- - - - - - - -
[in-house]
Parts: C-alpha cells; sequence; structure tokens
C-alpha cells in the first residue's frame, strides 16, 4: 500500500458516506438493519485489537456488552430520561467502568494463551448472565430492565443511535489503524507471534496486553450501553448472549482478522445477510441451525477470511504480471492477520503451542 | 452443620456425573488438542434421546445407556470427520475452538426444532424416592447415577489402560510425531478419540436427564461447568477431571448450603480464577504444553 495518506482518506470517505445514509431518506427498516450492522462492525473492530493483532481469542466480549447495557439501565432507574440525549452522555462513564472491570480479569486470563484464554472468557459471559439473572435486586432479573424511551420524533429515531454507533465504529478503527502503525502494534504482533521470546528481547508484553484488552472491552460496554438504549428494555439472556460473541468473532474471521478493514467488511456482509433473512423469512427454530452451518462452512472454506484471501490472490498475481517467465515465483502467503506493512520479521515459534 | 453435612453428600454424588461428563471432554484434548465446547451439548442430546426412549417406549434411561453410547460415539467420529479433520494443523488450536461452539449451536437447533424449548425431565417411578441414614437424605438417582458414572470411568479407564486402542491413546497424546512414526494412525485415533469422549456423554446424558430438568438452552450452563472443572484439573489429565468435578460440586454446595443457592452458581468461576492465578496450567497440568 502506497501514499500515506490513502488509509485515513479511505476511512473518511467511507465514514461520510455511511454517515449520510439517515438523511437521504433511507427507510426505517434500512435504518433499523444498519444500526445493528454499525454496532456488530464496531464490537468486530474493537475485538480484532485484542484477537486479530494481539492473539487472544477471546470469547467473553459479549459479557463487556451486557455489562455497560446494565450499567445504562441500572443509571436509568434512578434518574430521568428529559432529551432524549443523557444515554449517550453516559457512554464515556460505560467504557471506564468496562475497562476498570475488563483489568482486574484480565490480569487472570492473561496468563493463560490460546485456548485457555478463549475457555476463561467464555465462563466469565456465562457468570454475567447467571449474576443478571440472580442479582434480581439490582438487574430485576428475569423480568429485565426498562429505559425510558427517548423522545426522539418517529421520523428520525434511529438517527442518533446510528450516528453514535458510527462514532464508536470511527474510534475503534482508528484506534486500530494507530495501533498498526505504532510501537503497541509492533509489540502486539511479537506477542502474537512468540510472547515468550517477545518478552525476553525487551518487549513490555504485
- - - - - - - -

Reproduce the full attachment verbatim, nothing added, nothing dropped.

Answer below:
[in-house]
Parts: C-alpha cells; sequence; structure tokens
C-alpha cells in the first residue's frame, strides 16, 4: 500500500458516506438493519485489537456488552430520561467502568494463551448472565430492565443511535489503524507471534496486553450501553448472549482478522445477510441451525477470511504480471492477520503451542 | 452443620456425573488438542434421546445407556470427520475452538426444532424416592447415577489402560510425531478419540436427564461447568477431571448450603480464577504444553 495518506482518506470517505445514509431518506427498516450492522462492525473492530493483532481469542466480549447495557439501565432507574440525549452522555462513564472491570480479569486470563484464554472468557459471559439473572435486586432479573424511551420524533429515531454507533465504529478503527502503525502494534504482533521470546528481547508484553484488552472491552460496554438504549428494555439472556460473541468473532474471521478493514467488511456482509433473512423469512427454530452451518462452512472454506484471501490472490498475481517467465515465483502467503506493512520479521515459534 | 453435612453428600454424588461428563471432554484434548465446547451439548442430546426412549417406549434411561453410547460415539467420529479433520494443523488450536461452539449451536437447533424449548425431565417411578441414614437424605438417582458414572470411568479407564486402542491413546497424546512414526494412525485415533469422549456423554446424558430438568438452552450452563472443572484439573489429565468435578460440586454446595443457592452458581468461576492465578496450567497440568 502506497501514499500515506490513502488509509485515513479511505476511512473518511467511507465514514461520510455511511454517515449520510439517515438523511437521504433511507427507510426505517434500512435504518433499523444498519444500526445493528454499525454496532456488530464496531464490537468486530474493537475485538480484532485484542484477537486479530494481539492473539487472544477471546470469547467473553459479549459479557463487556451486557455489562455497560446494565450499567445504562441500572443509571436509568434512578434518574430521568428529559432529551432524549443523557444515554449517550453516559457512554464515556460505560467504557471506564468496562475497562476498570475488563483489568482486574484480565490480569487472570492473561496468563493463560490460546485456548485457555478463549475457555476463561467464555465462563466469565456465562457468570454475567447467571449474576443478571440472580442479582434480581439490582438487574430485576428475569423480568429485565426498562429505559425510558427517548423522545426522539418517529421520523428520525434511529438517527442518533446510528450516528453514535458510527462514532464508536470511527474510534475503534482508528484506534486500530494507530495501533498498526505504532510501537503497541509492533509489540502486539511479537506477542502474537512468540510472547515468550517477545518478552525476553525487551518487549513490555504485